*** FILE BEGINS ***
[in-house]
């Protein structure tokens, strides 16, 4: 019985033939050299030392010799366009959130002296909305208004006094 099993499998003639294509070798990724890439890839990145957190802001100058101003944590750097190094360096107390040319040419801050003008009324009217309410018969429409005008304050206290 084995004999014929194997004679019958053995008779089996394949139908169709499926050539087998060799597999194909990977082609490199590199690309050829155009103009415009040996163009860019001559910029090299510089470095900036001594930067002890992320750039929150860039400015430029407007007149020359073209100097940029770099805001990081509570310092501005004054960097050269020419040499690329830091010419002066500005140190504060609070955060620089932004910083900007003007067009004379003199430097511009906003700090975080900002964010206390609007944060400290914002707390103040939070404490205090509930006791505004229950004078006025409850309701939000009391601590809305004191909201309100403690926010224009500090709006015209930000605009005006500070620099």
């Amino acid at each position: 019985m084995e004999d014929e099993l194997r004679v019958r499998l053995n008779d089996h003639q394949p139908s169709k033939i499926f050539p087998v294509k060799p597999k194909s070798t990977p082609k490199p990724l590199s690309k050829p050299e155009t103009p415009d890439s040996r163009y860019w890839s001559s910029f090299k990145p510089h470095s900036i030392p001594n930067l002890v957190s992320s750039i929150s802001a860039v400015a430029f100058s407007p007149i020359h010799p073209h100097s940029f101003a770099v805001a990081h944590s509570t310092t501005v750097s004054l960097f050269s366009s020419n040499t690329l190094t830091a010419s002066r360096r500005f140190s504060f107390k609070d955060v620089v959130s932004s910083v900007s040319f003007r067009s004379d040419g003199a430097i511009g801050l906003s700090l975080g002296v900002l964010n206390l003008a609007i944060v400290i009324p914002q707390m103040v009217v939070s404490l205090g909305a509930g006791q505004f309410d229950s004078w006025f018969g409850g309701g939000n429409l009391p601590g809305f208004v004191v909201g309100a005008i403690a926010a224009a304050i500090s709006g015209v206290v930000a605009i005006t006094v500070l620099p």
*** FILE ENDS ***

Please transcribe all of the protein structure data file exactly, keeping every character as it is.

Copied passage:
[in-house]
């Protein structure tokens, strides 16, 4: 019985033939050299030392010799366009959130002296909305208004006094 099993499998003639294509070798990724890439890839990145957190802001100058101003944590750097190094360096107390040319040419801050003008009324009217309410018969429409005008304050206290 084995004999014929194997004679019958053995008779089996394949139908169709499926050539087998060799597999194909990977082609490199590199690309050829155009103009415009040996163009860019001559910029090299510089470095900036001594930067002890992320750039929150860039400015430029407007007149020359073209100097940029770099805001990081509570310092501005004054960097050269020419040499690329830091010419002066500005140190504060609070955060620089932004910083900007003007067009004379003199430097511009906003700090975080900002964010206390609007944060400290914002707390103040939070404490205090509930006791505004229950004078006025409850309701939000009391601590809305004191909201309100403690926010224009500090709006015209930000605009005006500070620099």
């Amino acid at each position: 019985m084995e004999d014929e099993l194997r004679v019958r499998l053995n008779d089996h003639q394949p139908s169709k033939i499926f050539p087998v294509k060799p597999k194909s070798t990977p082609k490199p990724l590199s690309k050829p050299e155009t103009p415009d890439s040996r163009y860019w890839s001559s910029f090299k990145p510089h470095s900036i030392p001594n930067l002890v957190s992320s750039i929150s802001a860039v400015a430029f100058s407007p007149i020359h010799p073209h100097s940029f101003a770099v805001a990081h944590s509570t310092t501005v750097s004054l960097f050269s366009s020419n040499t690329l190094t830091a010419s002066r360096r500005f140190s504060f107390k609070d955060v620089v959130s932004s910083v900007s040319f003007r067009s004379d040419g003199a430097i511009g801050l906003s700090l975080g002296v900002l964010n206390l003008a609007i944060v400290i009324p914002q707390m103040v009217v939070s404490l205090g909305a509930g006791q505004f309410d229950s004078w006025f018969g409850g309701g939000n429409l009391p601590g809305f208004v004191v909201g309100a005008i403690a926010a224009a304050i500090s709006g015209v206290v930000a605009i005006t006094v500070l620099p």